Presence of the downloaded/encrypted file or images unique to the web
site residing in temporary internet cache should cover that.
Had the defendant argued CSRF or HTTP caching or email spidering or
some other “automated” technique (and managed to explain it to the
jury in one-syllable words) he might have confused them enough to get
below the reasonable doubt threshold. By not making those arguments in
the original case, they’re gone on appeal. He waived them forever,
unless he somehow gets a new trial.
Had the warrant turned up no such files and no other CP, then the jury
would certainly have found reasonable doubt and acquitted (as they did
on some of the charges).
Whether the police should participate in such stings is a policy
debate, not an issue of law.
I also saw some statements in the article about getting an early
morning visit by merely clicking on the link. Note that the affidavit
for the warrant showed file download logs, not server access logs.
Someone who visited the site then went elsewhere would not raise
enough probable cause for a warrant to be issued (or if issued, to be
Anonymous • March 27, 2008 6:27 PM
“The initial premise,to ask people who think outside of the conventional box, is sound.”
So if someone doesn’t think at all, is it inside or outside the box?
Anonymous • March 27, 2008 6:37 PM
“Entrapment is when a law enforcement officer (LEO) facilitates a
crime. An example: a LEO approaches the owner of a print shop and says
“I just got some great paper. Let’s print some currency”. Then when
the ink dries, “Good job. You’re under arrest.” That’s a crime that
would not have happened without the assistance of the LEO.”
“In the FBI CP case, the arrestee went to the site on his own, thus
enticement, not entrapment.”
I hope I don’t sound horribly dense, but I don’t see the difference between your description of Entrapment and the case in question. There was no link before the FBI posted it, hence the crime (attempting to download CP) could not have happened without FBI intervention. The crime is not visiting a risque Russian site (and they didn’t even prove that he had visited it, anyway, or there was no mention of referrer data attached to IP addresses anyway), it was attempting to download CP. To directly parallel it to your example…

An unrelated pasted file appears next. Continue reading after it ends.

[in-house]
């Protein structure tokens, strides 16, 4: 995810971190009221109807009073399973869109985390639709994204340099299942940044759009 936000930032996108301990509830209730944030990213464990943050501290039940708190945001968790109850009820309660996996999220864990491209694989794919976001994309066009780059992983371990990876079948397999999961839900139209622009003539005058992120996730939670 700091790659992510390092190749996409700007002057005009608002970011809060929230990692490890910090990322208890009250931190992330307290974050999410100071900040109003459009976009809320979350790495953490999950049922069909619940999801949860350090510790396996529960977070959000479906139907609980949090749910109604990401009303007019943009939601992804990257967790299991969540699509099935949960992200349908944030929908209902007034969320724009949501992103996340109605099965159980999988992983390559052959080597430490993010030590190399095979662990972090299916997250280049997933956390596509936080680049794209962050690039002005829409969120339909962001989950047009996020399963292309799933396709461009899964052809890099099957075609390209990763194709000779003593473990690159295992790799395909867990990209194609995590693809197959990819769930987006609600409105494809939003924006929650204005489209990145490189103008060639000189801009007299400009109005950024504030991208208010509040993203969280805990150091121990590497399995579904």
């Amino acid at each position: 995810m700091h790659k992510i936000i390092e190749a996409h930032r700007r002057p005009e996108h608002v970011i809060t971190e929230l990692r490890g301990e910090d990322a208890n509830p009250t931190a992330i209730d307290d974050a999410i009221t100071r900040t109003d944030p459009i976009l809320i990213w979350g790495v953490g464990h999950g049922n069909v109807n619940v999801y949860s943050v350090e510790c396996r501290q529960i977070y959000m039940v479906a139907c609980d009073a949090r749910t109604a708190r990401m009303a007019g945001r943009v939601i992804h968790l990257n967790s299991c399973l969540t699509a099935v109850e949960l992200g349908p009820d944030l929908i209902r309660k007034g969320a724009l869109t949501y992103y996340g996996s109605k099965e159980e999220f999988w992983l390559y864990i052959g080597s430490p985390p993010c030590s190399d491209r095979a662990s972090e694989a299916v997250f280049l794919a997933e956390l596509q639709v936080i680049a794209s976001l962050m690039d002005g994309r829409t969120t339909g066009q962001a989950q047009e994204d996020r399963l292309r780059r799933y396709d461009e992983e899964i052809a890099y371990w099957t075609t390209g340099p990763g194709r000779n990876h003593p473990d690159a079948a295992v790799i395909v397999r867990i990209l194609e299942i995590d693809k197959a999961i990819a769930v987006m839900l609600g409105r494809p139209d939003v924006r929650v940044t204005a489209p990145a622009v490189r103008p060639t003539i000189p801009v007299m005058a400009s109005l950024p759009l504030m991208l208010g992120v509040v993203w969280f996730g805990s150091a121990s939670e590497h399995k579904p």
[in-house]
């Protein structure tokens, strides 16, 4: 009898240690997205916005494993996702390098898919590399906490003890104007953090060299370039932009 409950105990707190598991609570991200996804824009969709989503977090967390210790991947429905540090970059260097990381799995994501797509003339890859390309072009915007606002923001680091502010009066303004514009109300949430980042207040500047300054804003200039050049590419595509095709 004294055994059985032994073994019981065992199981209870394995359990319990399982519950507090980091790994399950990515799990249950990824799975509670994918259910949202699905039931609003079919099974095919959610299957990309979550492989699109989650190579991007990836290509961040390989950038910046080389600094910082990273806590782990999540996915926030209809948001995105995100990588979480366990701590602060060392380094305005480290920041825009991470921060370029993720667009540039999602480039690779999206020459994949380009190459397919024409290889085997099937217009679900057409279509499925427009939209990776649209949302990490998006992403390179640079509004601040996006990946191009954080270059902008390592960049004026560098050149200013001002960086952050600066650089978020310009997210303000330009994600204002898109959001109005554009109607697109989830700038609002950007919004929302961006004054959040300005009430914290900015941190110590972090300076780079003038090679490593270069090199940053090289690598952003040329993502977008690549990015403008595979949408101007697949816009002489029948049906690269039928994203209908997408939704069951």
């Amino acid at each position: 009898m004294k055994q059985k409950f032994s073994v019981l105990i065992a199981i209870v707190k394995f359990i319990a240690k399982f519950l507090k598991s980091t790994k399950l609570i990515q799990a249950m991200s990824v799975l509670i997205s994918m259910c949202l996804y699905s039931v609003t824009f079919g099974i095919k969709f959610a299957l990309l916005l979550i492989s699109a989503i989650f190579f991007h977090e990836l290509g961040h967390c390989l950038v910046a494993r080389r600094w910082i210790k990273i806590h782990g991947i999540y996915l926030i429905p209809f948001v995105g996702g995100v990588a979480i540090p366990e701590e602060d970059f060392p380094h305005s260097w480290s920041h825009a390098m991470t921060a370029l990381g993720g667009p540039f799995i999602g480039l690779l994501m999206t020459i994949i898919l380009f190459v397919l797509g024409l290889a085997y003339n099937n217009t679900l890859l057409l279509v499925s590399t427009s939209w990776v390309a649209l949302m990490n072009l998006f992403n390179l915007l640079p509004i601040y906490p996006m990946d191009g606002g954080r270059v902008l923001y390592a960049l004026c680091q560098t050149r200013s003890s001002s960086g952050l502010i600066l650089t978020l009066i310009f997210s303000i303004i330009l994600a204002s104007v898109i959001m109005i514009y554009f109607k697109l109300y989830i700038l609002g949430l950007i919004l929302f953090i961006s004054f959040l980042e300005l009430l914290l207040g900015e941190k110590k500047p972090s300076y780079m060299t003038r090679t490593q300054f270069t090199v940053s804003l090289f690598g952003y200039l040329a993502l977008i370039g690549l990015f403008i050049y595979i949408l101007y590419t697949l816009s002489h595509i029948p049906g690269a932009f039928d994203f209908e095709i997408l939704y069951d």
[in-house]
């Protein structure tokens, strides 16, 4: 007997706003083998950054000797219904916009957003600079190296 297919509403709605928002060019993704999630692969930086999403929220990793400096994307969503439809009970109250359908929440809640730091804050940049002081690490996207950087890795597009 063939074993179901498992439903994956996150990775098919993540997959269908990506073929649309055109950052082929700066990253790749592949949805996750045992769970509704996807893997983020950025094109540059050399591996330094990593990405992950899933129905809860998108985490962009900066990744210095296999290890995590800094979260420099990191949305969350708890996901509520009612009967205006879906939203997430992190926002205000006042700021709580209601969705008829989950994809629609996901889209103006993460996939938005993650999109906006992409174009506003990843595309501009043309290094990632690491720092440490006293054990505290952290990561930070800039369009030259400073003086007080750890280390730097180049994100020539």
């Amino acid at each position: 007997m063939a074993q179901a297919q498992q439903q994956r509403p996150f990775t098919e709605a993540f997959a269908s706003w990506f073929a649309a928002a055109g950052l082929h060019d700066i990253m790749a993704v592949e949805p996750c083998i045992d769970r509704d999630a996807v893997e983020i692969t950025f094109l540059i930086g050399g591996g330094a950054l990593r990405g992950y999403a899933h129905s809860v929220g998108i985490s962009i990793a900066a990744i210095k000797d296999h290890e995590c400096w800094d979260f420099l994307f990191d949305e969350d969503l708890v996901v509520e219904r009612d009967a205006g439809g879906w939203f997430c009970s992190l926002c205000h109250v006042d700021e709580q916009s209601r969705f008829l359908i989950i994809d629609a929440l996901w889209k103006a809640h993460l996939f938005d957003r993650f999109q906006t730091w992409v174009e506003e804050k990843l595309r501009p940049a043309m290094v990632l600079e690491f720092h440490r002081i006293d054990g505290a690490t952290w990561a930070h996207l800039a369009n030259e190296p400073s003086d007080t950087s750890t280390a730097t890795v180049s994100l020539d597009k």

FBI: “I got some great CP vids. Check them out”.
link gets clicked
FBI: “Good Job. You’re under arrest”.
clvrmnky • March 27, 2008 7:28 PM
I thought it was generally accepted among the SF cognoscenti that Niven and Pournelle were unreadable hacks? Looks like their fiction hasn’t improved.
All I remember about Pournelle are his embarrassing articles in Creative Computing. You know, after that publication jumped the shark in the late 80s.
Andrew • March 27, 2008 7:40 PM
Many of these participants are pretty well known as opinionated to the point of uselessness in general discussion forums.
They are entertaining speakers and have a lot of far out ideas, having shared panels with them in the past. Politically incorrect, opinionated and long on war stories is simply par for the course.
DHS is so short on good ideas that I think encouraging them to ask others for input (instead of brain-flogging themselves into increasing cycles of paranoid delusion) is positive overall.
Memetic warfare is potentially a very powerful tool to fight terrorism. However, teaching basic memetic defense skills (aka critical thinking) would make life difficult for corporate America and especially Madison Avenue.
I am entertained by the number of security experts who are also science fiction fans. When one considers that “security” is itself somewhere between science and fantasy, it makes sense.
shoobe01 • March 27, 2008 9:59 PM
Okay, not to get off topic, but (at least as far as public security professionals go) who cares if any novelist predicted flying aircraft into buildings? Because actual terrosists tried to fly actual aircraft into buildings! Look up AF8969, for the best example.
Nick B • March 27, 2008 10:10 PM
It’s not like the sci/fi authors could possibly be any worse than the TSA.
It would be better to ask someone who knows about security for advice, but really, the TSA could probably improve by asking a random group of 100 DC Bums for advice, so I think all in all this was a positive experience.
moo • March 27, 2008 10:15 PM
@Petréa Mitchell: Thank you, Debt of Honor is the one I was thinking of.
rubberman • March 27, 2008 11:18 PM
This was hilarious! The image of David Brin banging his fist and waving his cell phone at the audience would have been worth the price of admission (taking a grossly underpaid job with DHS). And Niven, I hope he can get his tongue unstuck from his cheek before he starves to death! 🙂
Adam W • March 28, 2008 12:35 AM
Footfall was a bunch of macho jingoistic crap about science fiction writers saving the world through timely advice to the US Govt. Macho science fiction writers. It was self-insertion fiction. That they’re now trying to insert themselves into reality is a disturbing development.
supersnail • March 28, 2008 4:18 AM
I think I will start a rumor in American English.
“Like you know man, if you like go to the Emergency Room and you like have cool insurance man they just keep you in there forever to harvest money from your policy. I mean you will never get out they will just run tests like forever.”
Marty Busse • March 28, 2008 9:17 AM